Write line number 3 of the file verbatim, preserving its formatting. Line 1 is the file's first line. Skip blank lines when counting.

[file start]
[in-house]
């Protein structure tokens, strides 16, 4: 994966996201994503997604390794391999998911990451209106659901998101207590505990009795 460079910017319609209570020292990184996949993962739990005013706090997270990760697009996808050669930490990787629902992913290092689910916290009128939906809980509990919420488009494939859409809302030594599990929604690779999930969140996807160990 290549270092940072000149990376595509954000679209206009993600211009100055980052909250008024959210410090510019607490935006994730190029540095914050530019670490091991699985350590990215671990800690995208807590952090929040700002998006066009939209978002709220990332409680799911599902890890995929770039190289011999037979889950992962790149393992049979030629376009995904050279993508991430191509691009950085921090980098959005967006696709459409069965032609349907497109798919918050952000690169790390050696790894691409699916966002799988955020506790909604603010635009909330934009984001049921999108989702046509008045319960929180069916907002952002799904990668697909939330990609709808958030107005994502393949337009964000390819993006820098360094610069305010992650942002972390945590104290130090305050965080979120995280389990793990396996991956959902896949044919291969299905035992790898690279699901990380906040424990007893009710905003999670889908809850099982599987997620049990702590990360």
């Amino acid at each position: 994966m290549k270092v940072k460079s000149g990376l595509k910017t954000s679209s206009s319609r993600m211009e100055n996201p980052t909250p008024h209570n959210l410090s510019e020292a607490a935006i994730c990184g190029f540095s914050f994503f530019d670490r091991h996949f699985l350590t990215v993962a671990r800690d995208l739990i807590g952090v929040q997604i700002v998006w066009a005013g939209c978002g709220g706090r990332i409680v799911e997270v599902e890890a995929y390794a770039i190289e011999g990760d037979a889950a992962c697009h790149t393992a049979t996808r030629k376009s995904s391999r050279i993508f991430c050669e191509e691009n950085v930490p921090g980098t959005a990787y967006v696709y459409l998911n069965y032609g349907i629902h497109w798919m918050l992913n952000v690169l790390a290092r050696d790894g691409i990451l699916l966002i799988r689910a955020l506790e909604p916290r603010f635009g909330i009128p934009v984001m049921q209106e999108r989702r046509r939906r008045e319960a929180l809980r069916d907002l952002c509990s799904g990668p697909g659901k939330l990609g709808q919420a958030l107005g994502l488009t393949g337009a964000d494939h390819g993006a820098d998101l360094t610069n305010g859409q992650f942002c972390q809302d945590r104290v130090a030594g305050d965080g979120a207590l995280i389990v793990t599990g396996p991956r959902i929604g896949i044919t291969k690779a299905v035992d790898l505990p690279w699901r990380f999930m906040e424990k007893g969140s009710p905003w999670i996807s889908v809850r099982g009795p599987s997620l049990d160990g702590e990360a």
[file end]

């Amino acid at each position: 994966m290549k270092v940072k460079s000149g990376l595509k910017t954000s679209s206009s319609r993600m211009e100055n996201p980052t909250p008024h209570n959210l410090s510019e020292a607490a935006i994730c990184g190029f540095s914050f994503f530019d670490r091991h996949f699985l350590t990215v993962a671990r800690d995208l739990i807590g952090v929040q997604i700002v998006w066009a005013g939209c978002g709220g706090r990332i409680v799911e997270v599902e890890a995929y390794a770039i190289e011999g990760d037979a889950a992962c697009h790149t393992a049979t996808r030629k376009s995904s391999r050279i993508f991430c050669e191509e691009n950085v930490p921090g980098t959005a990787y967006v696709y459409l998911n069965y032609g349907i629902h497109w798919m918050l992913n952000v690169l790390a290092r050696d790894g691409i990451l699916l966002i799988r689910a955020l506790e909604p916290r603010f635009g909330i009128p934009v984001m049921q209106e999108r989702r046509r939906r008045e319960a929180l809980r069916d907002l952002c509990s799904g990668p697909g659901k939330l990609g709808q919420a958030l107005g994502l488009t393949g337009a964000d494939h390819g993006a820098d998101l360094t610069n305010g859409q992650f942002c972390q809302d945590r104290v130090a030594g305050d965080g979120a207590l995280i389990v793990t599990g396996p991956r959902i929604g896949i044919t291969k690779a299905v035992d790898l505990p690279w699901r990380f999930m906040e424990k007893g969140s009710p905003w999670i996807s889908v809850r099982g009795p599987s997620l049990d160990g702590e990360a």